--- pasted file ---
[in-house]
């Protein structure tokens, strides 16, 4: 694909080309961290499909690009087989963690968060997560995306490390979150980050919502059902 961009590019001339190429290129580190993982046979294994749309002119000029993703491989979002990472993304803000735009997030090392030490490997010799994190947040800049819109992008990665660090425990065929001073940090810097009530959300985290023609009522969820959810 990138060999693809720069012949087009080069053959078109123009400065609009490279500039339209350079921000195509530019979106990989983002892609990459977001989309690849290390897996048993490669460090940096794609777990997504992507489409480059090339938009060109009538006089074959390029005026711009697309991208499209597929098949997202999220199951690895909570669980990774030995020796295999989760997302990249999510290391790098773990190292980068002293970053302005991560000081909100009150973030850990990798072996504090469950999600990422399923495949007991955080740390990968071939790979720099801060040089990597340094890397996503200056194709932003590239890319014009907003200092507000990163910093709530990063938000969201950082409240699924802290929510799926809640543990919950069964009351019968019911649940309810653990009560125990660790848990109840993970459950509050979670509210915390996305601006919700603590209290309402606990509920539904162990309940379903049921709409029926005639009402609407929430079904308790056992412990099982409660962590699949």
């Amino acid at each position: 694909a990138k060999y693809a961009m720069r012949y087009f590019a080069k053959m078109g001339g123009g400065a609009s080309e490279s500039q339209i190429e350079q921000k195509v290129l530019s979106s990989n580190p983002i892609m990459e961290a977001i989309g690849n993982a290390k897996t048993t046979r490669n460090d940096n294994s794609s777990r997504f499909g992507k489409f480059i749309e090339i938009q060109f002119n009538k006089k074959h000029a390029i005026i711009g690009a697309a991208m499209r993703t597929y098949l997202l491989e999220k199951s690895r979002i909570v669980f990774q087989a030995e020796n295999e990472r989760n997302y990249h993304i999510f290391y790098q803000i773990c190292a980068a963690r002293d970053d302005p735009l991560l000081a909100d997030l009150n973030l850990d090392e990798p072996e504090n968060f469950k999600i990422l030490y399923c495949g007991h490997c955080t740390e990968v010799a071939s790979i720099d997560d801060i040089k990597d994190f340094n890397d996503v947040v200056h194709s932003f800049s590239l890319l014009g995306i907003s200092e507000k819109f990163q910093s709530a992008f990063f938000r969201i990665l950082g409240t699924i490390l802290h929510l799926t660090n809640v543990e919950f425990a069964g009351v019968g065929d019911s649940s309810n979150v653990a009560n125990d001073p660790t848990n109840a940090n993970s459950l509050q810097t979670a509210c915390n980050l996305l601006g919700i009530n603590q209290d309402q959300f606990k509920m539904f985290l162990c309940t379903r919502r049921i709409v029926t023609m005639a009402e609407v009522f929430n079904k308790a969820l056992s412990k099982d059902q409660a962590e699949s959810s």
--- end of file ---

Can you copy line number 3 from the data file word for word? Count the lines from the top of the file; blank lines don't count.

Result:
């Amino acid at each position: 694909a990138k060999y693809a961009m720069r012949y087009f590019a080069k053959m078109g001339g123009g400065a609009s080309e490279s500039q339209i190429e350079q921000k195509v290129l530019s979106s990989n580190p983002i892609m990459e961290a977001i989309g690849n993982a290390k897996t048993t046979r490669n460090d940096n294994s794609s777990r997504f499909g992507k489409f480059i749309e090339i938009q060109f002119n009538k006089k074959h000029a390029i005026i711009g690009a697309a991208m499209r993703t597929y098949l997202l491989e999220k199951s690895r979002i909570v669980f990774q087989a030995e020796n295999e990472r989760n997302y990249h993304i999510f290391y790098q803000i773990c190292a980068a963690r002293d970053d302005p735009l991560l000081a909100d997030l009150n973030l850990d090392e990798p072996e504090n968060f469950k999600i990422l030490y399923c495949g007991h490997c955080t740390e990968v010799a071939s790979i720099d997560d801060i040089k990597d994190f340094n890397d996503v947040v200056h194709s932003f800049s590239l890319l014009g995306i907003s200092e507000k819109f990163q910093s709530a992008f990063f938000r969201i990665l950082g409240t699924i490390l802290h929510l799926t660090n809640v543990e919950f425990a069964g009351v019968g065929d019911s649940s309810n979150v653990a009560n125990d001073p660790t848990n109840a940090n993970s459950l509050q810097t979670a509210c915390n980050l996305l601006g919700i009530n603590q209290d309402q959300f606990k509920m539904f985290l162990c309940t379903r919502r049921i709409v029926t023609m005639a009402e609407v009522f929430n079904k308790a969820l056992s412990k099982d059902q409660a962590e699949s959810s």